Costa Rica

Pursuant to the General Law on Public Administration (specifically, Articles 342 and 355), which complements the Law for Promotion of Competition, appeals in ordinary administrative proceedings can only be lodged against the act that started them, the denial of a hearing or right to submit evidence, or the final decision.

As established in the General Law, the ordinary recourse shall be to seek to have the administrative decision revoked or set aside, or appealed, and only exceptionally to have it reconsidered.

In practice, where the Commission is the body that orders the opening of proceedings, the remedy of revocation can only be issued against the decision ordering the opening of proceedings. Under this procedure, decisions of the regulatory agency denying a hearing or the right to submit evidence are subject to both forms of remedy, i.e. revocation before the regulatory agency and appeal before the Commission, which is hierarchically senior to the regulatory agency.

Recourse of reconsideration or to reversal may be sought against final decisions of the Commission, pursuant to Article 31 of the Administrative Disputes Regulations. Accordingly, both the final decision of the administrative proceeding and decisions of the Commission rejecting the opening of proceedings may be appealed, since in both cases administrative remedies would have been exhausted. (Article 61 of the Law).

The General Law provides for the remedy of reconsideration against definitive final decisions involving any of the situations covered by Article 353 of this Law.

In the abbreviated administrative procedure, appeal may be brought before the Third Section of the Superior Administrative Tribunal, against decisions of the Second Section of the Administrative Tribunal, which is the competent body to hear complaints against any decision of the Commission. (Article 62 of the Law).


Concerning decisions of the Preventive Commissions.
None of the recourse normally contemplated in Chilean law is generally available in the case of decisions of these Commissions. However, Article 9 establishes a special appeal, called a protest, which has the following characteristics: 1. It must be presented to the respective Regional or Central Preventive Committee; 2. The appeal does not suspend the effect of the decisions that are protested; 3. The Regional or Central Preventive Committee shall issue a report with the background and reasons adduced to justify the legality of the decision that gave rise to the appeal; 4. The Resolutory Commission shall be notified of the appeal.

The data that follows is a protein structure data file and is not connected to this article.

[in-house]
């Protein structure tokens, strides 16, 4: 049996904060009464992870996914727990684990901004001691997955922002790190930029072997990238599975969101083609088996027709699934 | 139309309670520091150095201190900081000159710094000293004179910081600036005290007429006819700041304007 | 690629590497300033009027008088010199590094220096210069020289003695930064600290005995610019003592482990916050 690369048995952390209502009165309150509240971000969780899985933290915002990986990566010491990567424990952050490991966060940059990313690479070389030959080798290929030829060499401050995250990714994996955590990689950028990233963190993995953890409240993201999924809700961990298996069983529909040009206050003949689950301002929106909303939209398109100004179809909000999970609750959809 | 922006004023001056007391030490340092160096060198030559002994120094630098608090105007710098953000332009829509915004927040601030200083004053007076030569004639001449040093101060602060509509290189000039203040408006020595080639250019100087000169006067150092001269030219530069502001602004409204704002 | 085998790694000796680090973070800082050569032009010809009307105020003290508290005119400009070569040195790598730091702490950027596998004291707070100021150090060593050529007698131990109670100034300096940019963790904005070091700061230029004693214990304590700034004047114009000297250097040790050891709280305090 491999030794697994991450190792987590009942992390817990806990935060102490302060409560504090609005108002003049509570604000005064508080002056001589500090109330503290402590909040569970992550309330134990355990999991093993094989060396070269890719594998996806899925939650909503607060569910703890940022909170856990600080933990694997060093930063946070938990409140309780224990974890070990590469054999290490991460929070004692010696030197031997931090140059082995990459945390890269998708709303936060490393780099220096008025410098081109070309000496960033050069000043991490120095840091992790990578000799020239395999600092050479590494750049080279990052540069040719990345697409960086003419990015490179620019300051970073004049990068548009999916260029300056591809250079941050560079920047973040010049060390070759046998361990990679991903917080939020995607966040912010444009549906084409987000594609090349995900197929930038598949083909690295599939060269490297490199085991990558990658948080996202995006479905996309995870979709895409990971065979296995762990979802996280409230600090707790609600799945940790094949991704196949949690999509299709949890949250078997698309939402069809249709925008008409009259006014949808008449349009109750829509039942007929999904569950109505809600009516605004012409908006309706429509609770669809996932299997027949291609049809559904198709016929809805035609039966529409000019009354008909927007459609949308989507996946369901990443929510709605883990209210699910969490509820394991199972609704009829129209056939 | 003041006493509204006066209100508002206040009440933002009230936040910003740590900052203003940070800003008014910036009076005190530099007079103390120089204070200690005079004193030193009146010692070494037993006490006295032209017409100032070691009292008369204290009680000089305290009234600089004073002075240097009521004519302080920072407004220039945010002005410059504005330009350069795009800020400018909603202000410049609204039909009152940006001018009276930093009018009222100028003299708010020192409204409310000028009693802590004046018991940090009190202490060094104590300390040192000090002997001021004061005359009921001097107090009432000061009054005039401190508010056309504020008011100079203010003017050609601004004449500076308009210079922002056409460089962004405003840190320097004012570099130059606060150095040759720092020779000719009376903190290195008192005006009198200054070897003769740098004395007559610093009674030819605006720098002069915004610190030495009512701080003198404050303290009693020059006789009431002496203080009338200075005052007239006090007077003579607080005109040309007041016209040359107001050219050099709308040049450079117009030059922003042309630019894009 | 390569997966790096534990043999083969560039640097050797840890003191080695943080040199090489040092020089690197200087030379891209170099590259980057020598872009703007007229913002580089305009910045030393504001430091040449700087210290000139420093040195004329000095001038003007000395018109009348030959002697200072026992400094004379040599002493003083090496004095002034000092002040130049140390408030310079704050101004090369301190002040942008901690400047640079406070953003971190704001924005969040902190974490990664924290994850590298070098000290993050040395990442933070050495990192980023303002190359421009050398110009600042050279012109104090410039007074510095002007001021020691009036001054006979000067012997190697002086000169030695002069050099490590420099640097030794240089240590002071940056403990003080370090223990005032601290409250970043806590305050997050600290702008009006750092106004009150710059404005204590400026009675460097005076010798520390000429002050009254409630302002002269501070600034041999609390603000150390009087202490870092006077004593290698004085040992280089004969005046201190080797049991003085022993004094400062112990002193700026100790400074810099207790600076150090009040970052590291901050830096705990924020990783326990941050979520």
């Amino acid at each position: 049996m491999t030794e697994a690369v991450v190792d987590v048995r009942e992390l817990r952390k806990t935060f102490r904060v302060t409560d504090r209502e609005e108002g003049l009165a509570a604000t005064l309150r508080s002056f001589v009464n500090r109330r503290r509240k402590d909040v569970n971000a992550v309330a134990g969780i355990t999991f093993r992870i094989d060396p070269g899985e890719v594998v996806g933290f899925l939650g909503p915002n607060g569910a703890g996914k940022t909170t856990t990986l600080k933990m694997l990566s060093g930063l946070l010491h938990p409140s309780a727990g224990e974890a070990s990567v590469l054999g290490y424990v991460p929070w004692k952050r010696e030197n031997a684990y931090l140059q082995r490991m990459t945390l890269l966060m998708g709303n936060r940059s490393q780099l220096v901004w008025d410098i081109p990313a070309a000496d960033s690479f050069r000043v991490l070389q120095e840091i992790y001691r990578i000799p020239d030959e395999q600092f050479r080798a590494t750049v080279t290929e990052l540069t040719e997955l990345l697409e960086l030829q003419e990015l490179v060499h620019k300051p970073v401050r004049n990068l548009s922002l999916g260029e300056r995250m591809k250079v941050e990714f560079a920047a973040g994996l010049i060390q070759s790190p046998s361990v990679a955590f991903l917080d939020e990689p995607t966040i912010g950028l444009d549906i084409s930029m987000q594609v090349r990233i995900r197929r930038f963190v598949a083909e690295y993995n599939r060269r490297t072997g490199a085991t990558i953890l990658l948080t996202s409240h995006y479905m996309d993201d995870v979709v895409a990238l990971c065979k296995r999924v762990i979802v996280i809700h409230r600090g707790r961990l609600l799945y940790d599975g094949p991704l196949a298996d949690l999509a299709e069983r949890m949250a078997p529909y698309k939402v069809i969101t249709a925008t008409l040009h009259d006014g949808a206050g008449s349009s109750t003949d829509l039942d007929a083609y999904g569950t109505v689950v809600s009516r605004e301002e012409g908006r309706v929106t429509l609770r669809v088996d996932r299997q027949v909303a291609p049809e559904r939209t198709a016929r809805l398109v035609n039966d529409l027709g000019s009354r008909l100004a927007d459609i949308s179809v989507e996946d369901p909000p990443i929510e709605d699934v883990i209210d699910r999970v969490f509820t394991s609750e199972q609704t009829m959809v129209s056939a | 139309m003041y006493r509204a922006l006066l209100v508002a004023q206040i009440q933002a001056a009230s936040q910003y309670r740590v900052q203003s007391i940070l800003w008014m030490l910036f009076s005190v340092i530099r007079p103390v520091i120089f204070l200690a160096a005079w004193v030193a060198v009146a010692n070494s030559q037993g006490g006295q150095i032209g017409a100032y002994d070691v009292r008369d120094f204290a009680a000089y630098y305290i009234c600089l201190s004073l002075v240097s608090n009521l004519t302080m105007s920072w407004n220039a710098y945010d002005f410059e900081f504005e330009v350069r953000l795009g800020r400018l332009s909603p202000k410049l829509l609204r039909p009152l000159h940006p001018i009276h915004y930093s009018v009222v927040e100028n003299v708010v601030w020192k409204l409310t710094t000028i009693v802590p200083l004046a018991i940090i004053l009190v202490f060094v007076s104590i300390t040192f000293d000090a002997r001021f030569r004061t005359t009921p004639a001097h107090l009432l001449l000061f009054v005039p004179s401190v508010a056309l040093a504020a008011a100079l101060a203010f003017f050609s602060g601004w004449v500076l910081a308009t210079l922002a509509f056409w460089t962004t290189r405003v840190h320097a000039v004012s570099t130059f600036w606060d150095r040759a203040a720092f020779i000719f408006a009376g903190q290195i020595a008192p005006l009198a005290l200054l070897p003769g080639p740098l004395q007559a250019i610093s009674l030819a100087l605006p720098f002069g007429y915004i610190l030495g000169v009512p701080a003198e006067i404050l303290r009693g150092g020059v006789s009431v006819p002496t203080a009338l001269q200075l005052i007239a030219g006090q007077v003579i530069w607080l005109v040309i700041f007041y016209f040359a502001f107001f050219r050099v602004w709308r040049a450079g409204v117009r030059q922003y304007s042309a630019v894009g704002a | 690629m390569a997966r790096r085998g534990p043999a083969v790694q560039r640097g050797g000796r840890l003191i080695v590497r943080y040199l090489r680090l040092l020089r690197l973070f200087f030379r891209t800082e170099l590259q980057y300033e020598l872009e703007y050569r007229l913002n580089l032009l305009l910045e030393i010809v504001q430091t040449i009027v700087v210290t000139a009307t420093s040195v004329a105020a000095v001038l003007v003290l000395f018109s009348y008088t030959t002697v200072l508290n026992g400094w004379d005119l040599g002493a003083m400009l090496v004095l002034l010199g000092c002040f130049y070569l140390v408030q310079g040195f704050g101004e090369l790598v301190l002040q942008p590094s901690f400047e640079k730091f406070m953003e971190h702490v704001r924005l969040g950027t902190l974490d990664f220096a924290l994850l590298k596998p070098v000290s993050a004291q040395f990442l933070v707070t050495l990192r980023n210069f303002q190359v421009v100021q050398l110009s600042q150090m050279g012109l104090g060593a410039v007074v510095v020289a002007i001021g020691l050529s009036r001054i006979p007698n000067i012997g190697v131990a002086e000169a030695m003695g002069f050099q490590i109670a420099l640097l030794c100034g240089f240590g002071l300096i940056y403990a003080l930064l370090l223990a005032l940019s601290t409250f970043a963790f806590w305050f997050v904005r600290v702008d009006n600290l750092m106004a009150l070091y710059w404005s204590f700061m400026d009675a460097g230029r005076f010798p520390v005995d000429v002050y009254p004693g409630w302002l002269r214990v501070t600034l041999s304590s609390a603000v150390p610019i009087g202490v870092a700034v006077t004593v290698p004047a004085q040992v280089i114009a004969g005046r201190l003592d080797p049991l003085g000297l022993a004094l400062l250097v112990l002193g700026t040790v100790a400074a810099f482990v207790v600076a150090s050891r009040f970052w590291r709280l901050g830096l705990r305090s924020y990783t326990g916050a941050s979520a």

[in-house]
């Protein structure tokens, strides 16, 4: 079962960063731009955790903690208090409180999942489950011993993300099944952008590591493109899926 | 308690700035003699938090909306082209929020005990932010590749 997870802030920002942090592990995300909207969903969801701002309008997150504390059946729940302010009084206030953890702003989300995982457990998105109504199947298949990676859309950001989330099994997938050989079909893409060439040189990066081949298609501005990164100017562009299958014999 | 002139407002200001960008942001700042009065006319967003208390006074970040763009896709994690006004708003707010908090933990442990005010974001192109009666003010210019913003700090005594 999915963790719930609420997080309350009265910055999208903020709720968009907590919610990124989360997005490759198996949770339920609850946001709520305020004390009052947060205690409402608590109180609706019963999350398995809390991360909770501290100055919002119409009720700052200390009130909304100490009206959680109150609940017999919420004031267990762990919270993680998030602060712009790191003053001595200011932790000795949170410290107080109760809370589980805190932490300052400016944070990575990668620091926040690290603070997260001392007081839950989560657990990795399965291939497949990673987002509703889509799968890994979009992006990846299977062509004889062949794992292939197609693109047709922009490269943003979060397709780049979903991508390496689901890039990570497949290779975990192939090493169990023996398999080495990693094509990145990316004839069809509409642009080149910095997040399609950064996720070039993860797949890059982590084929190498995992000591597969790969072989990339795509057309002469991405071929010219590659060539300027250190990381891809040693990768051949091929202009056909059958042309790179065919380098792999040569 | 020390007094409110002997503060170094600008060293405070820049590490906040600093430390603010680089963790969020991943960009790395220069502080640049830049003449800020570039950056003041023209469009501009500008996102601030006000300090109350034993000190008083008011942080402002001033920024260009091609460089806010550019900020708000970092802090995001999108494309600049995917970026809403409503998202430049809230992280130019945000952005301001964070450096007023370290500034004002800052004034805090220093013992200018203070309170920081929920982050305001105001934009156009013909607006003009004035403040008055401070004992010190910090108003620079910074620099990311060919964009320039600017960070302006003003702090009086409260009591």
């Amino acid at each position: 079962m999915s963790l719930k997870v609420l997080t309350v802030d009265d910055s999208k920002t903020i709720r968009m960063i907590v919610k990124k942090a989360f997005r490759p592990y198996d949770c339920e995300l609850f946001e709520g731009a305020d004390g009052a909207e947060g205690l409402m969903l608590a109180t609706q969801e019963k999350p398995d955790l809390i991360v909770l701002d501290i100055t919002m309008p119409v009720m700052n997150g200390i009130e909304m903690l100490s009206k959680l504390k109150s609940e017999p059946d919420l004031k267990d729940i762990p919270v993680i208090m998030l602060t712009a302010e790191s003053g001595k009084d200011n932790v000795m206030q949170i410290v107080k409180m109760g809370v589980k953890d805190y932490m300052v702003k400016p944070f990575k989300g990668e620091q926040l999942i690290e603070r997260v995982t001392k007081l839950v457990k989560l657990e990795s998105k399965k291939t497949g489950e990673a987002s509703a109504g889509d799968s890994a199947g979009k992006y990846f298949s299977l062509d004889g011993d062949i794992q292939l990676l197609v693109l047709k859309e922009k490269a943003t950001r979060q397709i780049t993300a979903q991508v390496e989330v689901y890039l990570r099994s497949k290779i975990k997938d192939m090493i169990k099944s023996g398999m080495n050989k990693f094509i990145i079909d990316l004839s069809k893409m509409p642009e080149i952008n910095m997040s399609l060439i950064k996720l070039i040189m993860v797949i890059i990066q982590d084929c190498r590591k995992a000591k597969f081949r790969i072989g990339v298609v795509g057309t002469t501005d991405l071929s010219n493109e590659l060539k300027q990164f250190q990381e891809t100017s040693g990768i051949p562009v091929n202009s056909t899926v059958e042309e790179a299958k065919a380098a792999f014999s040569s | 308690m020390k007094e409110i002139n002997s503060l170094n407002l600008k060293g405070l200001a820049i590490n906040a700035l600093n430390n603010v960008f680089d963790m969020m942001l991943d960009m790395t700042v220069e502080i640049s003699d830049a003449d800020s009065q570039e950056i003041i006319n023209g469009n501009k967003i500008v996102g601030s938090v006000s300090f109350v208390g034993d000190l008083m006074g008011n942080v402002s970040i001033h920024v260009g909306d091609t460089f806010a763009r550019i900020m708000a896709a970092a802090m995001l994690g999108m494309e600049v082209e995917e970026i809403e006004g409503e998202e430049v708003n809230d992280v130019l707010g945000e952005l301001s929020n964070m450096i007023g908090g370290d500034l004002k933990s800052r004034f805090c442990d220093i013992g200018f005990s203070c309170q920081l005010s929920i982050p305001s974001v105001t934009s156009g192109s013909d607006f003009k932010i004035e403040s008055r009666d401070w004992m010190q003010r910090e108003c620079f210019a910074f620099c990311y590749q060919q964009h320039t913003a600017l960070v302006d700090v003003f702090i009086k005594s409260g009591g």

Once the background is received, the Commission can: a) Rule on the protest within 15 days, counting from the day the background was received. If it does not make a decision within that period, the protest will be considered accepted; or it must take up the matter, regardless of what the parties request, and may conduct a hearing of those involved and suspend in any case the effect of the protested resolution. (Article 9).

Concerning resolutions of the Resolutory Commission.
There can be no appeal whatsoever of the resolutions of the Resolutory Commission, except the protest established in Decree Law 211 itself. This appeal may only be lodged in those cases in which the contested resolution orders the modification or dissolution of corporations, exclusion from holding professional or labor offices, or the application of fines. Resolutions that are not sanctions are not subject to any protest, unless the complainant is the National Economic Prosecutor. The appeal must be filed not later than 10 working days after the decision with the Resolutory Commission or through the respective Preventive Commission. The Commission shall rule based on its own judgment and notify the Supreme Court. (Article 19).

Dominican Republic

For criminal offenses, there is the recourse of the criminal justice system for appeal, review, and suspension of sentence prior to execution. (Criminal Code).

In decisions concerning actions prohibited in Law No. 13, adopted by the Price Control Office, there is the recourse of appeal to the Department of Industry and Commerce. (Law No. 13).


The judicial system provides for the remedies of appeal, review and annulment; in addition, persons may seek protection of their constitutional rights before the Constitutional Court of Guatemala.


(1) Any person who is aggrieved by a finding of the Commission may within fifteen days after the date of that finding appeal to a Judge in Chambers.
(2) The Judge in Chambers may: (a) confirm, modify or reserve the findings of the Com-mission or any part thereof; or (b) direct the Commission to reconsider, either generally or in respect of any specified matters, the whole or any specified part of the matter to which the appeal relates.
(3) In giving any direction under this section, the Judge shall: (a) advise the Commission of his reasons for doing so; and (b) give to the Commission such directions as he thinks just concerning the reconsideration or otherwise the whole or any part of the matter that is referred back for reconsideration.
(4) In reconsideration of the matter, the Commission shall have regard to the Judge's reasons for giving a direc-tion under subsection (1) and the Judge's directions under subsection (3). (Section 49).

Where an appeal is brought against any findings of the Commission any directions or order of the Commission based on such findings shall remain in force pending the determination of the appeal, unless the Judge otherwise orders. (Section 50).


Determinations of the Commission under this Act may be appealed to the Commission itself, provided such appeal is received within 30 working days following notification of the determination.